Encounters of the “Dreadful” Kind

Fear (or terror) is the root of all anger.

Do you get angry often? Want to change but don’t know how? Try the five “whys.” Ramit Sethi recommends asking yourself “why” five times to get to the root of procrastination, but I think it can help identify all types of suffering.

Example:

When I drive, I get angry with drivers who are slow and get in my way.

Why?

Because I’m tired and I just want to get home.

Why?

Because my clients were terrible and I want to relax.

Why?

So I can feel good and forget about the day.

Why?

It was a hard day because I don’t feel good about how I handled one of my meetings. I’m afraid I didn’t seal the deal (or impress the boss, or look good to others, etc.)

Why?

Because I didn’t prepare well enough… I went to bed too late last night….I wasn’t at the top of my game…I don’t like my job…

By the fifth why, you usually get to the real root of the problem. It’s not the traffic, but your fears that drive your anger.

Painful events and relationships are lessons to us. Life is a persistent teacher and homework will keep coming until you’ve passed the test.

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Whooo’s angry?

 

 

 

 

 

 

 

 

 

 

 

 

 

 

 

 

 

 

 

 

 

 

 

 

 

Unbound

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On an atypically warm Antelope Valley morning,

the llamas blink a declaration of hunger at me

 

I walk down the dusty, winding trail

surrounded by mountains that remind me of my great inconsequence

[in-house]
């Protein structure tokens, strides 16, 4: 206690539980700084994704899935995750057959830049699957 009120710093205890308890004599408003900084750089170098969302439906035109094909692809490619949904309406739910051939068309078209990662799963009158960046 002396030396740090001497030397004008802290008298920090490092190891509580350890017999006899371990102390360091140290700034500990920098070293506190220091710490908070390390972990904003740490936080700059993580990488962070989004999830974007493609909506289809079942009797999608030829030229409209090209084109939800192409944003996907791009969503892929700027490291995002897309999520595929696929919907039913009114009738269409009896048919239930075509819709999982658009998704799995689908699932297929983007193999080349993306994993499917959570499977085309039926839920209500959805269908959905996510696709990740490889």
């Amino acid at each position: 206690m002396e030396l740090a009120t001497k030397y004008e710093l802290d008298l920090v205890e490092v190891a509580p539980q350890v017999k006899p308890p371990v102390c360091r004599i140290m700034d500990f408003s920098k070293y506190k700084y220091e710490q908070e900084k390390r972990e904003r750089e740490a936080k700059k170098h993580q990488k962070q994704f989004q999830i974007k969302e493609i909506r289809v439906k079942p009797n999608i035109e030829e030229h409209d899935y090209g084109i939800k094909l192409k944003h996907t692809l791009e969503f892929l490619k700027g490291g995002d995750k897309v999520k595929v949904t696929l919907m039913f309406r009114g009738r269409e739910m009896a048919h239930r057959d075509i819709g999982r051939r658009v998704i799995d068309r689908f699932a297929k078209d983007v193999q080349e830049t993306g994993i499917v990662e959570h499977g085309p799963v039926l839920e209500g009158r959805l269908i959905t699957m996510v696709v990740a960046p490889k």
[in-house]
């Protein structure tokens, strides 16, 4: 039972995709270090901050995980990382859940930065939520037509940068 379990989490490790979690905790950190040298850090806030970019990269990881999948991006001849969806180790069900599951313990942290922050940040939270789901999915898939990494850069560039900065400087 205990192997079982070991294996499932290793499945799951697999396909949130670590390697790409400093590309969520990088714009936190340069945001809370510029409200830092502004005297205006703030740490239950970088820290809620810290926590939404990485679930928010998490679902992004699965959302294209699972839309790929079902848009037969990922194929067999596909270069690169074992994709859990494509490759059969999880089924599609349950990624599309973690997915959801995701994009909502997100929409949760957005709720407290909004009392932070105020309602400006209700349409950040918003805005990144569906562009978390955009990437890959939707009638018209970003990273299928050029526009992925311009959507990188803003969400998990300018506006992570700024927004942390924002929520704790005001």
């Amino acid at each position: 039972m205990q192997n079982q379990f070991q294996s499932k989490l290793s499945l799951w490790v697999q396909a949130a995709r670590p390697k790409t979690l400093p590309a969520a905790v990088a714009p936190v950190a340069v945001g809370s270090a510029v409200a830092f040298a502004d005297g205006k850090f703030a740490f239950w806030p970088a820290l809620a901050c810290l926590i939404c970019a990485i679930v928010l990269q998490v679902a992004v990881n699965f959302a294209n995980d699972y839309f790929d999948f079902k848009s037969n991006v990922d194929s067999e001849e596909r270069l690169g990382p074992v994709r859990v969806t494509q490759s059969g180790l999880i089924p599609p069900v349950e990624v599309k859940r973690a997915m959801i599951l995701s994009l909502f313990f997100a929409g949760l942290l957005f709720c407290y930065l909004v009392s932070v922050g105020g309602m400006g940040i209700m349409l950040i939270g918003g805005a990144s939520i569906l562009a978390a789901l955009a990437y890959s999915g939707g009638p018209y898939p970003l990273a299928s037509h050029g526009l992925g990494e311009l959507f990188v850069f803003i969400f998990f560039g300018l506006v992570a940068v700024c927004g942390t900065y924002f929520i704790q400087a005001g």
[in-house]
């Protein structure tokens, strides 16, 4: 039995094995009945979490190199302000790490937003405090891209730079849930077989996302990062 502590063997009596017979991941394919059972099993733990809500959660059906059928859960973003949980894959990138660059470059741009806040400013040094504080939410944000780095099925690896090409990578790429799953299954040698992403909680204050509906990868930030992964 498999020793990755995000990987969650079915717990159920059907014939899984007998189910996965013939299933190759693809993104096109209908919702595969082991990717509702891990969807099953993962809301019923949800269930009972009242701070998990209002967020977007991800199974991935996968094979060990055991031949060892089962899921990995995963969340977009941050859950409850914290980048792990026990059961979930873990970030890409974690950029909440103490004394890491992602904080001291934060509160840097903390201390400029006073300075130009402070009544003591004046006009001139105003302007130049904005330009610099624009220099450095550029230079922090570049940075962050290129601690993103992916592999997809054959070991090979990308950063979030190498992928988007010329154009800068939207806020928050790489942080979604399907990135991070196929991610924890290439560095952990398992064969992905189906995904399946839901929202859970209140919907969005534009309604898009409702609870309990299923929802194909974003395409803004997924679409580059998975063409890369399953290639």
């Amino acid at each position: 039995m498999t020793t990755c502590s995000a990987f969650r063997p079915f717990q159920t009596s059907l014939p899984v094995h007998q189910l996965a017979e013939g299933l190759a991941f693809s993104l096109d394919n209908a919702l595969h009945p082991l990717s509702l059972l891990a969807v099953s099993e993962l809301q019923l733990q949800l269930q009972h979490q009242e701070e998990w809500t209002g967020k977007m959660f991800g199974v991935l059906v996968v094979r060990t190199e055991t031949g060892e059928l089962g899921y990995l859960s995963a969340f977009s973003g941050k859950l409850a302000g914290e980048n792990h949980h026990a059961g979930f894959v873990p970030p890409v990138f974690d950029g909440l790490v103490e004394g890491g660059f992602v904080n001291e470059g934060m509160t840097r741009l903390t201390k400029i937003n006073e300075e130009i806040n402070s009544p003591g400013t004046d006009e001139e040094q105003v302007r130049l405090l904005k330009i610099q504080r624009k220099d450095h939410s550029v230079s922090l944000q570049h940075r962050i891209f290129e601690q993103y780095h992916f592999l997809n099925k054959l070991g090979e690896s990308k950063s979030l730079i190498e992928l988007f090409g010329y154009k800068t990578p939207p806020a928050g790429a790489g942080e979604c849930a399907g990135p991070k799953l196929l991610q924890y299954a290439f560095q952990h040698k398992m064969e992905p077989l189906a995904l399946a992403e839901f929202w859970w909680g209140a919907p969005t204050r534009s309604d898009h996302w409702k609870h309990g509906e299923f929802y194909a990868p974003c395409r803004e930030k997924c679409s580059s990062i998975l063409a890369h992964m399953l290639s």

It’s Thanksgiving and my dog’s eyes brim with unflinching love

as she accompanies me, untethered, down the path

 

I’m beholden – we all are – every single one of us,

to those who have embraced us and to those who have pushed us away

 

 

 

 

 

 

 

 

 

 

 

 

 

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Photo by Hailey Kean

 

I was ten and at a slumber party. My parents rarely ever let me spend the night at a friend’s house, so I was thrilled. We had pizza and a pillow fight. As it got late, one of my friends put a large paper boat on top of her head. It looked like a Vietnamese rice paddy farmer hat – a coolie.

coolie hat

She bowed and said,”Ah so!” Everyone laughed. They thought it was funny. I got angry. I was the only Asian girl there.

Now, decades later, I know that anger is a symptom of sadness and pain. I was hurt because what she did made me feel like an outsider, I felt different from them. But did she mean to do that? No. The pain I felt is what I caused because I assumed (at first) that she was being malicious, but she wasn’t. I projected my feelings and beliefs on her.

If you are suffering (worried, angry, sad, insecure, jealous, etc.), you are causing yourself pain. You are choosing it. I know it sounds over-simplified and not entirely true, but it is. Mental illness aside, if you’re wallowing in self-pity or proud to be a road rager, you’re choosing it.

You can choose to be at peace instead.

 

 

Bitter Pills

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Sometimes, the best teachers are not our favorites.

The best teachers in my life have been bad bosses, miserable jobs, serious illnesses and cruel “friends.”

Where there’s pain, there’s a lesson.

 

When Helping Hinders

 

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When I was in fourth grade, I went rollerskating every Friday night. Every Friday night. My mom dropped my sister, brother and me to the rink and left for a couple hours and then picked us up. Sometimes, she stayed and waited, hand bag slung over her arm, watching with worry. (Thanks, mom!) After awhile, my sister and brother didn’t want to go, so I’d be dropped off alone. When I first started, I fell. A lot. I held onto the walls and fell and got back up. Pretty quickly, I gained my balance and before you know it, I was the fastest skater out there. I couldn’t get enough of it.  Overhead, we had the disco ball, the strobe lights, the BeeGees! It doesn’t get much better than that, people!